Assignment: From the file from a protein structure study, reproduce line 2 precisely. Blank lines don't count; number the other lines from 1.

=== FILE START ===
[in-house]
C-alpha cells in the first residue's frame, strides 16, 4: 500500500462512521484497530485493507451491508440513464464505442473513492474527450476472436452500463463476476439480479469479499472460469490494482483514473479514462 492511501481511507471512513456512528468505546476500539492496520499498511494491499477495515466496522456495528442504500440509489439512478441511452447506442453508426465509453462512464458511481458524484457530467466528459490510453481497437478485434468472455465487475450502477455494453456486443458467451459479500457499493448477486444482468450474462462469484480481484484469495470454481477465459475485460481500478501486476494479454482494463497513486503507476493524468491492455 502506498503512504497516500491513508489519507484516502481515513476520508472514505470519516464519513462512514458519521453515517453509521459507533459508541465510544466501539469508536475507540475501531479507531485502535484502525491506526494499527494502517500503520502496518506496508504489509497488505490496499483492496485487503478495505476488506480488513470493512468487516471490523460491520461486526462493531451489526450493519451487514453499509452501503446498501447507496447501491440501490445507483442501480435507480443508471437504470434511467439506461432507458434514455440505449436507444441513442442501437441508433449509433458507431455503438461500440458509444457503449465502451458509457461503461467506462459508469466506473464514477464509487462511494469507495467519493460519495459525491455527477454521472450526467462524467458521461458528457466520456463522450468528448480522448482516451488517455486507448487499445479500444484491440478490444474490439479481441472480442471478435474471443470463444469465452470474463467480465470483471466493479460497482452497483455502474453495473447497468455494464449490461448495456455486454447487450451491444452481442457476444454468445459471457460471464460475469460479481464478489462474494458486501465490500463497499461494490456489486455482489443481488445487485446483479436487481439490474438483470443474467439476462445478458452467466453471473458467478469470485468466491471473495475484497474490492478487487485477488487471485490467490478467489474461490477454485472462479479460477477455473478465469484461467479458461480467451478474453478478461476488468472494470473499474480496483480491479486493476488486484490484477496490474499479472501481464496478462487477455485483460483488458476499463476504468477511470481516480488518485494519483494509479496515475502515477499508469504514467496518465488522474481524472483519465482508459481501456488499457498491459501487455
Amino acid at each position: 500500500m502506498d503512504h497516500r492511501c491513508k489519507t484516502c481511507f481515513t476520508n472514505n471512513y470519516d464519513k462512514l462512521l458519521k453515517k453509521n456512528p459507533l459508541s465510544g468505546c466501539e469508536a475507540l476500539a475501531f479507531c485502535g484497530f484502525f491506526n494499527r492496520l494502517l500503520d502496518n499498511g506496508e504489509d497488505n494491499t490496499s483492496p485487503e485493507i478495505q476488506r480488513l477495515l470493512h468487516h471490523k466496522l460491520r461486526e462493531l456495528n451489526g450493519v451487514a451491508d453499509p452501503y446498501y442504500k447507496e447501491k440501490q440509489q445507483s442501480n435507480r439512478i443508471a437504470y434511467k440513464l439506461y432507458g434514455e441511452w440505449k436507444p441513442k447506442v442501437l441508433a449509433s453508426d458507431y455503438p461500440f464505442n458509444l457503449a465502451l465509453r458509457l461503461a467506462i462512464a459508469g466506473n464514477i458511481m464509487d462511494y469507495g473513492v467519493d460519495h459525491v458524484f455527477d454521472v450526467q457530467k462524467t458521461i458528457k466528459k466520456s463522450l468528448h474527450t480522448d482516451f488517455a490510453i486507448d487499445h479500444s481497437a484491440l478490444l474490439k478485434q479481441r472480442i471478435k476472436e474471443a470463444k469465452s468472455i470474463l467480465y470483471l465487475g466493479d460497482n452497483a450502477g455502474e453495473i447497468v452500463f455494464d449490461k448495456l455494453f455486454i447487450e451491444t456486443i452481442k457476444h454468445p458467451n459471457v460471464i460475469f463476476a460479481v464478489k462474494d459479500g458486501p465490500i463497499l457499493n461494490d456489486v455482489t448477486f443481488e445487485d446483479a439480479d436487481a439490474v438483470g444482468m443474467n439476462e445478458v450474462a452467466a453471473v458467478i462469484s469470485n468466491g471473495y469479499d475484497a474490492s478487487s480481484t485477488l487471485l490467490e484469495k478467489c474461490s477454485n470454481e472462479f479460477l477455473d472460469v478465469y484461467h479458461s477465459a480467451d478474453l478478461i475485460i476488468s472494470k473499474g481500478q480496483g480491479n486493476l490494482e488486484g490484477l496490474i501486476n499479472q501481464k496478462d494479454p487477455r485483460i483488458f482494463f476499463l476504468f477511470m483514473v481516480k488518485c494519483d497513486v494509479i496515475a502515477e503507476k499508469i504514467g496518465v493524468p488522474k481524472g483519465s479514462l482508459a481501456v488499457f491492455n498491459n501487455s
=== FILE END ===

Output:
C-alpha cells in the first residue's frame, strides 16, 4: 500500500462512521484497530485493507451491508440513464464505442473513492474527450476472436452500463463476476439480479469479499472460469490494482483514473479514462 492511501481511507471512513456512528468505546476500539492496520499498511494491499477495515466496522456495528442504500440509489439512478441511452447506442453508426465509453462512464458511481458524484457530467466528459490510453481497437478485434468472455465487475450502477455494453456486443458467451459479500457499493448477486444482468450474462462469484480481484484469495470454481477465459475485460481500478501486476494479454482494463497513486503507476493524468491492455 502506498503512504497516500491513508489519507484516502481515513476520508472514505470519516464519513462512514458519521453515517453509521459507533459508541465510544466501539469508536475507540475501531479507531485502535484502525491506526494499527494502517500503520502496518506496508504489509497488505490496499483492496485487503478495505476488506480488513470493512468487516471490523460491520461486526462493531451489526450493519451487514453499509452501503446498501447507496447501491440501490445507483442501480435507480443508471437504470434511467439506461432507458434514455440505449436507444441513442442501437441508433449509433458507431455503438461500440458509444457503449465502451458509457461503461467506462459508469466506473464514477464509487462511494469507495467519493460519495459525491455527477454521472450526467462524467458521461458528457466520456463522450468528448480522448482516451488517455486507448487499445479500444484491440478490444474490439479481441472480442471478435474471443470463444469465452470474463467480465470483471466493479460497482452497483455502474453495473447497468455494464449490461448495456455486454447487450451491444452481442457476444454468445459471457460471464460475469460479481464478489462474494458486501465490500463497499461494490456489486455482489443481488445487485446483479436487481439490474438483470443474467439476462445478458452467466453471473458467478469470485468466491471473495475484497474490492478487487485477488487471485490467490478467489474461490477454485472462479479460477477455473478465469484461467479458461480467451478474453478478461476488468472494470473499474480496483480491479486493476488486484490484477496490474499479472501481464496478462487477455485483460483488458476499463476504468477511470481516480488518485494519483494509479496515475502515477499508469504514467496518465488522474481524472483519465482508459481501456488499457498491459501487455